It’s a curious fact of human nature that to comprehend the suffering of many, you must see it through the eyes of the few.
Remember the Vietnam War picture of the naked child fleeing napalm?
Remember the Syrian war picture of the small boy—dirty, bloody and vacant eyed—in the back of an ambulance?
Remember the Dust Bowl picture of the defeated woman with her equally defeated children?
Remember the recent picture of humans, mostly women and children, held within chain link fences under border bridges?
The human and natural crises we face in our grossly imperfect world are almost too much to bear. We see the pictures, watch the videos and read the news reports, but we do it through guarded eyes and cautiously closed hearts, lest the despair and hopelessness become overwhelming. “What can I do,” we ask ourselves, “in the face of such ugliness, anger and random suffering? And if the final answer is nothing, then why am I even here?”
In the 60’s, President Kennedy threw down a gauntlet to a young generation. During his administration the Peace Corps was formed giving young people the opportunity to serve the world by improving just one small part of it, in whatever backroad hamlet they were assigned to dig wells, or increase literacy, or build roads. Many responded.
One of those who answered the call was my wife, who, before the ink dried on her university diploma, was using her animal science degree to help pig farmers improve their herds on small farms in the southern Philippines.
Just like you, through the years she has been moved to compassion for those who suffer from the epic catastrophes that afflict mankind. But here in southern Idaho there are few opportunities to help the victims of war, disease and mass migration across the world.
My wife and I have talked about this often. Should we have steered our lives in a different direction, so that when disasters strike our help would be more than distant and abstract?
Through my career in journalism, I’ve known people who chose that road. They were career nomads, who lived through one major disaster only to move onto the next. I admired them but felt sorry for them. Few had lasting families. Most developed a sort of proud PTSD, and, when they weren’t feeling lonely, exhibited a vague disdain for those who were unwilling to sacrifice themselves on the altar of never-ending human misery.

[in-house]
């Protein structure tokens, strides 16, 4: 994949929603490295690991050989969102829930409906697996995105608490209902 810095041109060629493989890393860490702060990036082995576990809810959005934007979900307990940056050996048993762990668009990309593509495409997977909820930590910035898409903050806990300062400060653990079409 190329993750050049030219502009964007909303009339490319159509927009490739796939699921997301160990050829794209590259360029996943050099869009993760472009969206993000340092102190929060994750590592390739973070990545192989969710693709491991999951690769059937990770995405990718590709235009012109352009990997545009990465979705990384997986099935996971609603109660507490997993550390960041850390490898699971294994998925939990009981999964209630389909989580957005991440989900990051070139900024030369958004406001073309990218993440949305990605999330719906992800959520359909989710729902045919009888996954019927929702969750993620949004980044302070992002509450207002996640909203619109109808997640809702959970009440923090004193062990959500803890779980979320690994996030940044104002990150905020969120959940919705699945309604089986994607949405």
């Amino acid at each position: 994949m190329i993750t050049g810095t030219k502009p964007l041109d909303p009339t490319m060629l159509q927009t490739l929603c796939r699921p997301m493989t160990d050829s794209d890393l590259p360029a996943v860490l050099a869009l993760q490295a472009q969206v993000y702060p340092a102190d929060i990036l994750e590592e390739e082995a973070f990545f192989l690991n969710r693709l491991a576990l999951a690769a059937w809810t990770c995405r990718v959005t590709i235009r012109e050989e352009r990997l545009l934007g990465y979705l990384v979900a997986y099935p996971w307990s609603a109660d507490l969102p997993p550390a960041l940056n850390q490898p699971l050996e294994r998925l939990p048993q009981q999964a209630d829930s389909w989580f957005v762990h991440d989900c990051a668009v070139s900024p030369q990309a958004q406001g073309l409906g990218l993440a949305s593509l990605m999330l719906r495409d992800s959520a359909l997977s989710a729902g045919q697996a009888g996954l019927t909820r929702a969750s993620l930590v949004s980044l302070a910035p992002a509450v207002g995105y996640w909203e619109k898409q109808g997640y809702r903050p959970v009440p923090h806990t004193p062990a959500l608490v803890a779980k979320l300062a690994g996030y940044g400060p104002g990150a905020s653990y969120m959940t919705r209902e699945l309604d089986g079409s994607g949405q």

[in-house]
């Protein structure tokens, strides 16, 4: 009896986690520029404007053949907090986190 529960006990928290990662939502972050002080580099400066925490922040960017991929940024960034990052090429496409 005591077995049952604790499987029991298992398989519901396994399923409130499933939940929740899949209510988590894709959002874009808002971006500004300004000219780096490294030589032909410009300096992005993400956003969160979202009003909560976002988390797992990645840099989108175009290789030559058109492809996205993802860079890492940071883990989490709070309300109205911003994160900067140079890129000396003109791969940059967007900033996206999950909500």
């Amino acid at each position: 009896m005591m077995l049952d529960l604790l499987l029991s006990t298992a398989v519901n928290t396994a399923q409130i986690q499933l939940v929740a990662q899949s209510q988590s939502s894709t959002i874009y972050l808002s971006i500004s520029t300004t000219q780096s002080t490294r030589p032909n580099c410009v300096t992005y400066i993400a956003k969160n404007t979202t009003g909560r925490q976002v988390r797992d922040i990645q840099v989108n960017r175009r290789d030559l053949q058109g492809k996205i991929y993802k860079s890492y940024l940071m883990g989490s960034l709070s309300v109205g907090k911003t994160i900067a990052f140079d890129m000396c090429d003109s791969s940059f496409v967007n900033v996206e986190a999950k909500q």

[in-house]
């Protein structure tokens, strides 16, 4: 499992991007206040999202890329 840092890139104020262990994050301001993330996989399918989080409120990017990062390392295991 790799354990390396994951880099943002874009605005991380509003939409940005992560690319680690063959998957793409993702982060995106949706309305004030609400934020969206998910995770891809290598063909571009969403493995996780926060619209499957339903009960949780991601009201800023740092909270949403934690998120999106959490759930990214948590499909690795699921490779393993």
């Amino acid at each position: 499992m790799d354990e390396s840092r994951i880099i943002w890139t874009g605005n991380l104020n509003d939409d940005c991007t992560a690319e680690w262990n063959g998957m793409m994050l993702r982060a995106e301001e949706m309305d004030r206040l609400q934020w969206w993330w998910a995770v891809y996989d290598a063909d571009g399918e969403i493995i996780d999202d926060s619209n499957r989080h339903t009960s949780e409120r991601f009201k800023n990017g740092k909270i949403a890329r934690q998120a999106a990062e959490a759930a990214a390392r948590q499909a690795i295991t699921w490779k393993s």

That was not the life we chose for ourselves. We stayed home and focused our efforts on raising our family.
But we’ve always tried to stay open to community service, because even though you and I will not be on the beaches helping victims of the next Asian tsunami, there are people right here at home who need help.
Well…sure, you say, but it’s not the same. Because you’re reasonably convinced that by comparison, everything’s actually pretty great around here.
Forgive me, but you’re wrong. Everything’s not pretty great around here, no matter where your ‘here’ is. There are people near you who are hungry, or are dying of drugs or loneliness or illness or abuse. There are people who have been victims of human cruelty for so long they can’t conceive of any other way to live.
They may not live on your street, but they live in your town. Not seeing them is no excuse for believing they’re not there.
A phone call to a local clinic, or halfway house, or shelter, or food bank, or job training program might inspire you to find a way to help occasionally, or regularly.
Do you have time? Of course you don’t. But perhaps you could make time. It doesn’t take much to change the world, but it does take something.
Then at least, when you’re seeing pictures from the latest catastrophe, you won’t feel so overwhelmed. You can’t do everything, but at least you’ll be doing something to help the struggling human family, knowing that there are billions like you around the world—overworked and tired, but still doing what they can. And who knows—if everybody did something, maybe we’d accomplish everything.